The Patient Self-Determination Act. A matter of life and death

Physician Assist. 1995 Mar;19(3):49, 53-6, 59-60 passim.


The Patient Self-Determination Act (PSDA) is a federal law, and compliance is mandatory. It is the purpose of this act to ensure that a patient's right to self-determination in health care decisions be communicated and protected. Through advance directives--the living will and the durable power of attorney--the right to accept or reject medical or surgical treatment is available to adults while competent, so that in the event that such adults become incompetent to make decisions, they would more easily continue to control decisions affecting their health care. Without advance directives and the proper adherence to such directives, former President Richard Nixon and former First Lady Jacqueline Kennedy Onassis might still be alive today, in persistent vegetative states. This article examines the history of the act, its importance to each individual, the clinical, ethical and legal issues, and the role of health care professionals in effectively implementing and ensuring compliance of the PSDA.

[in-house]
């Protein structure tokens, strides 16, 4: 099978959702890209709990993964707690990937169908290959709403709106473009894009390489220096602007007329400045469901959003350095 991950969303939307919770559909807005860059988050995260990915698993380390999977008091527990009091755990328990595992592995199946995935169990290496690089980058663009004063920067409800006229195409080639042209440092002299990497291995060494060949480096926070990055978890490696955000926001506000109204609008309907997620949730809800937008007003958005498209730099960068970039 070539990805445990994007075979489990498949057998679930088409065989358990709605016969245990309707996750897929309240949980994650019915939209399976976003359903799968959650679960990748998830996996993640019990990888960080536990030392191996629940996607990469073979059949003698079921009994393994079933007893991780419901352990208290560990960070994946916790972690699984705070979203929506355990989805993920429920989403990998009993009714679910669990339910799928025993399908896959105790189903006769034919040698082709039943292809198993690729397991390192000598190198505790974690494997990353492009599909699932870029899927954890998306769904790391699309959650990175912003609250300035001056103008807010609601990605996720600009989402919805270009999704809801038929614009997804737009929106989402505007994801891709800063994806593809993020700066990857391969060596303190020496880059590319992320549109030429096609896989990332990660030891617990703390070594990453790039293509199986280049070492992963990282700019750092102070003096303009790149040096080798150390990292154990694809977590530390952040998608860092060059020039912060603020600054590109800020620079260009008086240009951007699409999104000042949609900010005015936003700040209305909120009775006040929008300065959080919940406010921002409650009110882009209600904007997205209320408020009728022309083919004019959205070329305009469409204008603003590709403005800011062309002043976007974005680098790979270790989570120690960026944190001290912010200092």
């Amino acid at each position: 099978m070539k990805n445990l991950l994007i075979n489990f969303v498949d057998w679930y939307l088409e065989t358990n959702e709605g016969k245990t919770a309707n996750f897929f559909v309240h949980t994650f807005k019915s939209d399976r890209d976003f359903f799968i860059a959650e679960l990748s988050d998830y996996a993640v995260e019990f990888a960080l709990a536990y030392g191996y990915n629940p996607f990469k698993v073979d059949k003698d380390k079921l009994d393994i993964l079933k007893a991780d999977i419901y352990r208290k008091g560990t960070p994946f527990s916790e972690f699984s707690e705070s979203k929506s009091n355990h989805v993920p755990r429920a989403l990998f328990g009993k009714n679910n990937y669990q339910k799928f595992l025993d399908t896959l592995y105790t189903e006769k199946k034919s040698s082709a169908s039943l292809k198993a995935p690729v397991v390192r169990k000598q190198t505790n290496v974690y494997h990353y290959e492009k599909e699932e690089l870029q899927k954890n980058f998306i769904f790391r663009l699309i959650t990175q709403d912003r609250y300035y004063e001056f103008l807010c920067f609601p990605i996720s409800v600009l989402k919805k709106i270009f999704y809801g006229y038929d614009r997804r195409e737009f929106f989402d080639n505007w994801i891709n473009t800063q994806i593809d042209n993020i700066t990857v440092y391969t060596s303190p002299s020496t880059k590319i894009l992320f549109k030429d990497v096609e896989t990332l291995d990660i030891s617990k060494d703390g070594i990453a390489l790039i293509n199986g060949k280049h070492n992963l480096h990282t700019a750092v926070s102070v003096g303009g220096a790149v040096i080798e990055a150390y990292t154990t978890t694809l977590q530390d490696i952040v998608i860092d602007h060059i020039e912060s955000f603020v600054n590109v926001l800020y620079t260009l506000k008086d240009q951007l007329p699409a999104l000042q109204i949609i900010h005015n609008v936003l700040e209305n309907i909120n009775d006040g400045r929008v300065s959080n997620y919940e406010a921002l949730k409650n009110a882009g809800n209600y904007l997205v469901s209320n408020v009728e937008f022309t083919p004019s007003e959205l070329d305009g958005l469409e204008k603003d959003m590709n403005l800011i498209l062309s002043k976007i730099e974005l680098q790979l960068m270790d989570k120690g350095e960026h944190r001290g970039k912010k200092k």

MeSH terms

  • Advance Directives / legislation & jurisprudence*
  • Humans
  • Living Wills / legislation & jurisprudence
  • Patient Participation / legislation & jurisprudence*
  • Physician Assistants / legislation & jurisprudence*
  • Professional-Patient Relations
  • United States